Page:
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HARARE (Reuters) - Zimbabwean President Robert Mugabe defied mounting pressure on Tuesday from both inside and outside Africa to call off Friday's presidential election, saying he had a legal obligation to go ahead.
Both Senegalese President Abdoulaye Wade and South African ruling ANC leader Jacob Zuma said the presidential run-off must be postponed after opposition leader Morgan Tsvangirai withdrew from the vote and fled to the Dutch embassy in Harare.
The U.N. Security Council issued an unprecedented and unanimous condemnation of violence against the opposition and said it made a fair poll impossible. The statement won support from South Africa, China and Russia which have previously blocked such moves.
But Mugabe shrugged off the pressure and the U.S. ambassador to Zimbabwe said the world could not stop the run-off election.
"The West can scream all it wants. Elections will go on. Those who want to recognize our legitimacy can do so, those who don't want, should not," Mugabe told a rally in western Zimbabwe.
International concern is growing over Zimbabwe's political turmoil and economic meltdown, blamed by the West and the opposition on Mugabe, who has held power ever since independence from Britain 28 years ago.
The U.N. Security Council will consider further steps against Zimbabwe if Harare ignores its statement declaring a free and fair run-off impossible, said U.S. Ambassador Zalmay Khalilzad, the current council president.
But the envoy, speaking to reporters after a council session, declined to say what steps the council might take.
Wade said in a statement that Tsvangirai took refuge after being tipped off that soldiers were on the way to his house. "He is only safe because, alerted by friends, he left in a hurry a few minutes earlier," Wade said.
Mugabe denied that Tsvangirai was in danger. "Tsvangirai is frightened. He has run to seek refuge at the Dutch embassy. What for? These are voters, they will do you no harm. Political harm, yes, because they will vote against you. No one wants to kill Tsvangirai."
Zuma, who rivals President Thabo Mbeki as South Africa's most powerful man, called for urgent intervention by the United Nations and regional body SADC (Southern African Development Community), saying the situation in Zimbabwe was out of control.
"The ANC (African National Congress) says the run-off is no longer a solution, you need a political arrangement first ... then elections down the line," Zuma said.
Mozambique added its voice to calls for a return to talks. In a statement on Tuesday, the country's Foreign Ministry said the situation in Zimbabwe had now reached alarming proportions.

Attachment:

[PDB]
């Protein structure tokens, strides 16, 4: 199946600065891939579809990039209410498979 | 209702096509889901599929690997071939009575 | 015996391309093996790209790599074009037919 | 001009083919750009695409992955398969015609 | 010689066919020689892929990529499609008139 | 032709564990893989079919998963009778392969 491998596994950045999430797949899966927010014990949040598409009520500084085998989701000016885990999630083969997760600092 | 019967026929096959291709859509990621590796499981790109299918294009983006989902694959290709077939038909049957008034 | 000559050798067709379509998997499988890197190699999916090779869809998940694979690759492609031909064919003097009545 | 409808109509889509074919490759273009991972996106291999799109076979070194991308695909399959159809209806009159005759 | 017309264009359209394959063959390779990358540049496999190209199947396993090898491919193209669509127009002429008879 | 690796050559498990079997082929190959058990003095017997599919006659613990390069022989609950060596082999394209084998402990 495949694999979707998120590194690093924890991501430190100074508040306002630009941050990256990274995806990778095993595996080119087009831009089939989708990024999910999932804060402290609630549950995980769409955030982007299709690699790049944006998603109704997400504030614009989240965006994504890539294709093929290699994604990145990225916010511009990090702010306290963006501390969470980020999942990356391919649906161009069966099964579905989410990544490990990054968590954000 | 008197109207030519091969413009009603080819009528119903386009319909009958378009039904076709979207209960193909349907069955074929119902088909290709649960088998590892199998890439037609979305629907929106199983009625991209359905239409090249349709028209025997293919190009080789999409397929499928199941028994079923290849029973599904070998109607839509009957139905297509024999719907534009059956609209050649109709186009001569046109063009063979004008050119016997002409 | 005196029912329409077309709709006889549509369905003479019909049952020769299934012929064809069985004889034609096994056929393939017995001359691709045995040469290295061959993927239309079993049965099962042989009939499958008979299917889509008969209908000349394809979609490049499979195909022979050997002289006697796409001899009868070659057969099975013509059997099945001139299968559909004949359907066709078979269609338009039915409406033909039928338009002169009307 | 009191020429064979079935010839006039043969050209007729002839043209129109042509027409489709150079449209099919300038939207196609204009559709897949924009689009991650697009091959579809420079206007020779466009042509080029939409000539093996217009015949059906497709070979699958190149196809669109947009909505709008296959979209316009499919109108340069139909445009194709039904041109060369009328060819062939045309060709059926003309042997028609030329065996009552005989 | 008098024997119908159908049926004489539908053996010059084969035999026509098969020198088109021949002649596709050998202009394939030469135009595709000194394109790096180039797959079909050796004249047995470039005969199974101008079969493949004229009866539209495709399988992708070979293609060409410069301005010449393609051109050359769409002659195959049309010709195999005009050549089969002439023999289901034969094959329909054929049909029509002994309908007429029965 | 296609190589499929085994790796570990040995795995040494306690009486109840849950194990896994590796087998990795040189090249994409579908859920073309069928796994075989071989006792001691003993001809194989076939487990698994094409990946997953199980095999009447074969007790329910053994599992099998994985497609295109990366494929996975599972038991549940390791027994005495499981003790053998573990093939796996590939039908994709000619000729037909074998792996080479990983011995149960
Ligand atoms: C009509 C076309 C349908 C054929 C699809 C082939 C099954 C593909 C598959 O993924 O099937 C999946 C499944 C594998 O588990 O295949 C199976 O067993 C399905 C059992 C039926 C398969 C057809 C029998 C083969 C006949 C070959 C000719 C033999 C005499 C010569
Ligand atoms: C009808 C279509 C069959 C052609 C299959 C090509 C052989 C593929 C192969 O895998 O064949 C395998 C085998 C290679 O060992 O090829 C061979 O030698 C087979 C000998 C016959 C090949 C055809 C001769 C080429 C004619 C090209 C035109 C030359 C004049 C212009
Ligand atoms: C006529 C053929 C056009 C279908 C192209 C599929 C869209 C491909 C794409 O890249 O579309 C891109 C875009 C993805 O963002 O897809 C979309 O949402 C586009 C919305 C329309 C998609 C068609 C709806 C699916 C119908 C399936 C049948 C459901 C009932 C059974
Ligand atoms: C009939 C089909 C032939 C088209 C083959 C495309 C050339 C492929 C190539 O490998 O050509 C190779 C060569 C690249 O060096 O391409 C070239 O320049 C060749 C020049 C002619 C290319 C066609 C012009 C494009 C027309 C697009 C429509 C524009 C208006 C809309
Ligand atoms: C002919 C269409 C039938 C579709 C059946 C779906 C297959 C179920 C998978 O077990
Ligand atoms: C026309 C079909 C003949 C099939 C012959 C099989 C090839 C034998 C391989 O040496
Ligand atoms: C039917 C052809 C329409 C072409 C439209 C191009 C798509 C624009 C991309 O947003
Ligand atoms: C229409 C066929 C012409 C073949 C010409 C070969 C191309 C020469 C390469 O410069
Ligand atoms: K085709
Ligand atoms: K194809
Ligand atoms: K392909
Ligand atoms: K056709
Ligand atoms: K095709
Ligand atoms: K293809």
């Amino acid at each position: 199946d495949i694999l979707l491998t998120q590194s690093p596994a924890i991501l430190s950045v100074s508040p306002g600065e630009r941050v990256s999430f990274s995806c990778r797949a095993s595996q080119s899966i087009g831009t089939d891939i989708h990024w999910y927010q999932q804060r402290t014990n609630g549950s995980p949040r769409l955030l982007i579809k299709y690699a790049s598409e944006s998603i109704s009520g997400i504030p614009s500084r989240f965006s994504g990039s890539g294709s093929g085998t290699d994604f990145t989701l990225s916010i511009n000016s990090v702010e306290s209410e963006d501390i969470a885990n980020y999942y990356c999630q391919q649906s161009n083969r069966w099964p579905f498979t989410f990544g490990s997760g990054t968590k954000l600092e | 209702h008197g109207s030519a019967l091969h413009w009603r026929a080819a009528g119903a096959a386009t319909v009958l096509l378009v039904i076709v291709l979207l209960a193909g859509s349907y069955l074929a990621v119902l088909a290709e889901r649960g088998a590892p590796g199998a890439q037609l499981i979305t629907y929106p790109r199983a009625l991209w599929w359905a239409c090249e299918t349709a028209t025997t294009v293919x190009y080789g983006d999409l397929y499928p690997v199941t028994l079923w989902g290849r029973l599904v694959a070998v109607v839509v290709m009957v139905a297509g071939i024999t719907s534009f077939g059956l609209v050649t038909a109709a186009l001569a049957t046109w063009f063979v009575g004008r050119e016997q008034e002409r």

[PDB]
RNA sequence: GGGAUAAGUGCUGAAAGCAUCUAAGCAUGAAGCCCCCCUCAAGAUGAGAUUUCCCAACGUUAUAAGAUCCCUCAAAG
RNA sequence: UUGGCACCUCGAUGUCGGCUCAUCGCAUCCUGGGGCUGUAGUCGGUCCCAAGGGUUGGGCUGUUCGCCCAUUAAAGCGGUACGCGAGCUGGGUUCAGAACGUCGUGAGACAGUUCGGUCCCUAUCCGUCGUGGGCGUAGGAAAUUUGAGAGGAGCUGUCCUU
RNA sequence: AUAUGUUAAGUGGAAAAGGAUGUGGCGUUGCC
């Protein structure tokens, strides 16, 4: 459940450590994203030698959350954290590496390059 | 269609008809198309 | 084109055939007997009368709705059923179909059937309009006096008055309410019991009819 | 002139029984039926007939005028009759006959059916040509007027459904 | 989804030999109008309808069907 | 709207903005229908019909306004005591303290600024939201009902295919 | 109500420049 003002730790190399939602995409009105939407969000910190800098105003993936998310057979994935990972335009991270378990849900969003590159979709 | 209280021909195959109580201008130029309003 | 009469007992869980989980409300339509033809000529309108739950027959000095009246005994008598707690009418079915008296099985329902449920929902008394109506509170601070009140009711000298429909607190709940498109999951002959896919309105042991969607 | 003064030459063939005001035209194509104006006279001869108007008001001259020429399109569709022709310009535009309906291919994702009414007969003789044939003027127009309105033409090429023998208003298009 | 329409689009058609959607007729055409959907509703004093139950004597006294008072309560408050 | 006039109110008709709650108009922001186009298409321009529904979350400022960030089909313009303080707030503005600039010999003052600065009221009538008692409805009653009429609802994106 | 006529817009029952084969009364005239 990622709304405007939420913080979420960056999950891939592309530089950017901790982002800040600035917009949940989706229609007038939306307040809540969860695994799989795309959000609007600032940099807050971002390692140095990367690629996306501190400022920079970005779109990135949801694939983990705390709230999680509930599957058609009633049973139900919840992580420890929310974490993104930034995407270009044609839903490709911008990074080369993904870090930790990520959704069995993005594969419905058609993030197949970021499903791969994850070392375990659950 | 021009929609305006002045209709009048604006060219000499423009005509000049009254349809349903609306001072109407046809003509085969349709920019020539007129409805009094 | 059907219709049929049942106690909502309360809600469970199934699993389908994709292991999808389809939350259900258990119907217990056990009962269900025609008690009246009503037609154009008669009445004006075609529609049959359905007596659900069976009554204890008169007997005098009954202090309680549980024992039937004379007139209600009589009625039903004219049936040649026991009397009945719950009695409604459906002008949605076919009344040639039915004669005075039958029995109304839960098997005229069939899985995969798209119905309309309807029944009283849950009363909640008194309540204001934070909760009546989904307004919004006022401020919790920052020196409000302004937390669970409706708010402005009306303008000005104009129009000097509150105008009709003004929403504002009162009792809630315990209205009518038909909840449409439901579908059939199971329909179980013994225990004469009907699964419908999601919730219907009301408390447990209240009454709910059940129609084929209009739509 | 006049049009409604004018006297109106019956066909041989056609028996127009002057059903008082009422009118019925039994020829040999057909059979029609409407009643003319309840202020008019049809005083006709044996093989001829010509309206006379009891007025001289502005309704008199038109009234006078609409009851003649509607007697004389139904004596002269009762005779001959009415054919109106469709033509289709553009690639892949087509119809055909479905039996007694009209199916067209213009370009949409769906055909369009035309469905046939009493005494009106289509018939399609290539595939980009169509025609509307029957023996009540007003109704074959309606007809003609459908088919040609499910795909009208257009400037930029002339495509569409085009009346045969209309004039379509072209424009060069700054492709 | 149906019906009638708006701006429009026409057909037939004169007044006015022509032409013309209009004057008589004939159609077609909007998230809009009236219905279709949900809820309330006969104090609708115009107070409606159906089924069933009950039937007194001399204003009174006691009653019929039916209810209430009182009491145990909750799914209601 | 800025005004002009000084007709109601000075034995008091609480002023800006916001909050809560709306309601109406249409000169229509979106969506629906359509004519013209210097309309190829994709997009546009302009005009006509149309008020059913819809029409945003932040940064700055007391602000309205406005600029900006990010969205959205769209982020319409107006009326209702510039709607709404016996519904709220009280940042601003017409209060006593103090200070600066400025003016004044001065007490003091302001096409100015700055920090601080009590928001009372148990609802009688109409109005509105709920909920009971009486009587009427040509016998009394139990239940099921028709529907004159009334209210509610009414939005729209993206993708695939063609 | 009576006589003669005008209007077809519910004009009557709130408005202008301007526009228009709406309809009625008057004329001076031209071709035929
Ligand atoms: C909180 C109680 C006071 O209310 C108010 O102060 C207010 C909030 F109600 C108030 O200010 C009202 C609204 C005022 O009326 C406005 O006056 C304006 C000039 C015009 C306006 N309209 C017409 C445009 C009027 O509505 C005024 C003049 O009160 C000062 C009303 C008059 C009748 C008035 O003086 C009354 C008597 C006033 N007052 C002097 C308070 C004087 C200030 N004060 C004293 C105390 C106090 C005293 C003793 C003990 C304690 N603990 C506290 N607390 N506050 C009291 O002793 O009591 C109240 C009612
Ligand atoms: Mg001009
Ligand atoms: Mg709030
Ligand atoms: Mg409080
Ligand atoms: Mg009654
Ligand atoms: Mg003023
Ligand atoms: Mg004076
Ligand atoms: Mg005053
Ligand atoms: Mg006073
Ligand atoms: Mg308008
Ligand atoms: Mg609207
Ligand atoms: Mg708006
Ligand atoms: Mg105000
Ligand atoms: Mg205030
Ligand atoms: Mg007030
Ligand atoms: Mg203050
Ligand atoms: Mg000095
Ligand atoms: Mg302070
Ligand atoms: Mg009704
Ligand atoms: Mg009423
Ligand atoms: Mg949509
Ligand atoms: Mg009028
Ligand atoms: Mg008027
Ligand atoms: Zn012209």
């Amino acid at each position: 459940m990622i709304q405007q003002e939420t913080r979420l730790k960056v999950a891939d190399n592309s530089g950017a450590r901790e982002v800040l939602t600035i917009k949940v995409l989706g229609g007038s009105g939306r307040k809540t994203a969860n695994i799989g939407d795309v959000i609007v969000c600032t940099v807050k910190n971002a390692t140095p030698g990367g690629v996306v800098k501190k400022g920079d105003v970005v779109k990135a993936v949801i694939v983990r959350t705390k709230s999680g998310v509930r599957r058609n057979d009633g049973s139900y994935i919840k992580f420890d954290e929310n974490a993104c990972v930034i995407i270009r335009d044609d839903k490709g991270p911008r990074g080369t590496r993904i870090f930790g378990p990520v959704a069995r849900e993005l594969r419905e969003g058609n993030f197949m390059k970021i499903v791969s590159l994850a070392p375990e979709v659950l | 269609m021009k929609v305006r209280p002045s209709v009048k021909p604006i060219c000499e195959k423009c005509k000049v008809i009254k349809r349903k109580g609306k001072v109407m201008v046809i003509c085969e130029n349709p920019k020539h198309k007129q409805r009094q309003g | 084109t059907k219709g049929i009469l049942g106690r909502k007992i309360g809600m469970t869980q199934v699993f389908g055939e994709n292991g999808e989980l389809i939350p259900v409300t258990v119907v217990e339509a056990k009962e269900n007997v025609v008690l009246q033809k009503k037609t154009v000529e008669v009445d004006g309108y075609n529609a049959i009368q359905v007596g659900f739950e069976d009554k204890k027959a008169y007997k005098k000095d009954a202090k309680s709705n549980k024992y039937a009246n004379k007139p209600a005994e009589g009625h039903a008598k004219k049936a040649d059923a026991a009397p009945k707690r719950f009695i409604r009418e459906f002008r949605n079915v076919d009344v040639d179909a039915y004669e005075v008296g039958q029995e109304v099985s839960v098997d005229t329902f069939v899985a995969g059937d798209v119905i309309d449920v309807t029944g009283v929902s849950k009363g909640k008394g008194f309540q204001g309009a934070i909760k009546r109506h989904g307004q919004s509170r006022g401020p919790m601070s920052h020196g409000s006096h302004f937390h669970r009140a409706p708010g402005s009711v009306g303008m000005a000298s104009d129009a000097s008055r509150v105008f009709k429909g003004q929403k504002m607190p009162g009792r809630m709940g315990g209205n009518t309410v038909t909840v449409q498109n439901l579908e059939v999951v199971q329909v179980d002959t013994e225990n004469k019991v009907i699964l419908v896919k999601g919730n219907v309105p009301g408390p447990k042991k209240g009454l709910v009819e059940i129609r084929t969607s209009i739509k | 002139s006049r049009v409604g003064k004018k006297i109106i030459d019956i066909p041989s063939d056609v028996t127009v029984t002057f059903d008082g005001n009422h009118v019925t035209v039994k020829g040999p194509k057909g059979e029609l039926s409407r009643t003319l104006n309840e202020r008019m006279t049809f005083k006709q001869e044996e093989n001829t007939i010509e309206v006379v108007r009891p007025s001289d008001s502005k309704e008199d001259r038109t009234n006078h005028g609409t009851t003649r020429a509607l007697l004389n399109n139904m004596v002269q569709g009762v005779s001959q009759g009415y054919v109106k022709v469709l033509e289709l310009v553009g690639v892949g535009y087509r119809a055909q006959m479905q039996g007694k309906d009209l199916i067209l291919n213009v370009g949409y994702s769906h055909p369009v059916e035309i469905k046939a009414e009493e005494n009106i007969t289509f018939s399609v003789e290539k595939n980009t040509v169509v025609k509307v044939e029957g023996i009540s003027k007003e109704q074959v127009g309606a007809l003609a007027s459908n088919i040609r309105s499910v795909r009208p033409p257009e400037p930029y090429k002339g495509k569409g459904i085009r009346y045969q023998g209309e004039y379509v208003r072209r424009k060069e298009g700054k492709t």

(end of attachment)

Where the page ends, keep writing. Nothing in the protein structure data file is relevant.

Mugabe said he would not refuse to negotiate with Tsvangirai but the vote must go ahead. "For now there is only one thing for us to accomplish ... it's the legal process on the 27th of June," the 84-year-old president said.
Zimbabwe Justice Minister Patrick Chinamasa said the government would not cancel the poll. "There is no valid reason for Zimbabwe to do so unless we are being asked to validate the Western propaganda against our government".
"In any case our law does not allow for that (cancelling an election) at this stage. The election is going ahead on Friday whatever the MDC and others are saying. We are a sovereign state and we have to observe our laws," he said.
Tsvangirai spent a second night in the Dutch embassy on Monday. He told Dutch Radio 1 on Tuesday that his refuge was temporary and the government had assured the Dutch ambassador that he would not be hurt. Tsvangirai has not claimed asylum.
He said he could leave in the next few days.
SADC foreign ministers discussed the crisis in the Angolan capital Luanda on Monday.
The state-run ANGOP news agency said SADC Executive Secretary Tomaz Salomao told reporters the group agreed with Tsvangirai that a "climate of extreme violence" existed in Zimbabwe and the government must protect its citizens.
U.S. ambassador James McGee said the SADC must declare both the election and Mugabe's government illegitimate.
State Department spokesman Tom Casey told reporters: "If the election takes place and Mugabe stands up there and declares himself president again on the basis of that, I think it's going to be uniformly rejected by the international community."
The Commonwealth, to which Zimbabwe used to belong, said it was "deeply disturbed at the ... continuing violence" and "extremely concerned" that the election could not take place as planned because Zimbabweans could not vote "freely and without fear".
The MDC formally confirmed the decision to pull out in a letter delivered to the electoral commission on Tuesday, a party spokesman said.
South Africa, an advocate of "quiet diplomacy" with Mugabe, said it was "very pleased" with the U.N. statement because it "assists us in the mediation".
President Mbeki, the designated regional mediator in the crisis, has resisted calls to use Pretoria's powerful economic leverage over landlocked Zimbabwe.
But Zuma, who toppled Mbeki as ANC leader last December, has become increasingly outspoken over the crisis.
The party issued a statement saying there was compelling evidence of violence, intimidation and "outright terror." It said free and fair elections were impossible and called on Mugabe's government "to take up the challenge of finding a negotiated settlement to the current impasse."